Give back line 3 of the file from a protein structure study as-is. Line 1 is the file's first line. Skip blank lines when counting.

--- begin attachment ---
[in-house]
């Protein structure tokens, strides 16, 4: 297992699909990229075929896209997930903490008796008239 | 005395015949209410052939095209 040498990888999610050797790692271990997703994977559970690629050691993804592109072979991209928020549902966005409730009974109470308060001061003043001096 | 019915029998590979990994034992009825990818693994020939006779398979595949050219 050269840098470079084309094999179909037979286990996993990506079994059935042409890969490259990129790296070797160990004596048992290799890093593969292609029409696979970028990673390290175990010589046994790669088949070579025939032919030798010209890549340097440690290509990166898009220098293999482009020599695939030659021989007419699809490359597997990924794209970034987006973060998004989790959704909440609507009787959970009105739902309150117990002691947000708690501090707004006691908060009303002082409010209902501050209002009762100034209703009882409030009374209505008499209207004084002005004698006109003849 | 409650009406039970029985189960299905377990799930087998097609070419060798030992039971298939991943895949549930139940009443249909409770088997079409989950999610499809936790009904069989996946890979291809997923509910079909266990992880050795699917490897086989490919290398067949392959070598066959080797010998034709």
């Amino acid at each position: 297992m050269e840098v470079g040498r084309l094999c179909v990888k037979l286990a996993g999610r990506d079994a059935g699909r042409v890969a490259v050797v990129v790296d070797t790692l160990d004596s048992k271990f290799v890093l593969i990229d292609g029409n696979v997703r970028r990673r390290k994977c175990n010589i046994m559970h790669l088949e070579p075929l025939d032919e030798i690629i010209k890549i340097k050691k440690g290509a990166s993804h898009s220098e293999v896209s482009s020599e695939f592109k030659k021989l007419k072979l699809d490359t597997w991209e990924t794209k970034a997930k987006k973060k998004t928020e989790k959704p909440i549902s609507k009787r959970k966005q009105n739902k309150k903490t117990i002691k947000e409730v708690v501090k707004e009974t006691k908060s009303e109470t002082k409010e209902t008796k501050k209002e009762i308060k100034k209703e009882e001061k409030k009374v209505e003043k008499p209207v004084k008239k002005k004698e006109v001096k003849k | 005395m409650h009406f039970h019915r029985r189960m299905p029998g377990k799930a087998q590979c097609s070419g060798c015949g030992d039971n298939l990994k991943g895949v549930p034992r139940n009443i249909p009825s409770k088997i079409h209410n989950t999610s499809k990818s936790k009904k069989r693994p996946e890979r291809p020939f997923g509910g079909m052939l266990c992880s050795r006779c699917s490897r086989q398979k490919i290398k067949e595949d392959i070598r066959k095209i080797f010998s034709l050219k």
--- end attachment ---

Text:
């Amino acid at each position: 297992m050269e840098v470079g040498r084309l094999c179909v990888k037979l286990a996993g999610r990506d079994a059935g699909r042409v890969a490259v050797v990129v790296d070797t790692l160990d004596s048992k271990f290799v890093l593969i990229d292609g029409n696979v997703r970028r990673r390290k994977c175990n010589i046994m559970h790669l088949e070579p075929l025939d032919e030798i690629i010209k890549i340097k050691k440690g290509a990166s993804h898009s220098e293999v896209s482009s020599e695939f592109k030659k021989l007419k072979l699809d490359t597997w991209e990924t794209k970034a997930k987006k973060k998004t928020e989790k959704p909440i549902s609507k009787r959970k966005q009105n739902k309150k903490t117990i002691k947000e409730v708690v501090k707004e009974t006691k908060s009303e109470t002082k409010e209902t008796k501050k209002e009762i308060k100034k209703e009882e001061k409030k009374v209505e003043k008499p209207v004084k008239k002005k004698e006109v001096k003849k | 005395m409650h009406f039970h019915r029985r189960m299905p029998g377990k799930a087998q590979c097609s070419g060798c015949g030992d039971n298939l990994k991943g895949v549930p034992r139940n009443i249909p009825s409770k088997i079409h209410n989950t999610s499809k990818s936790k009904k069989r693994p996946e890979r291809p020939f997923g509910g079909m052939l266990c992880s050795r006779c699917s490897r086989q398979k490919i290398k067949e595949d392959i070598r066959k095209i080797f010998s034709l050219k």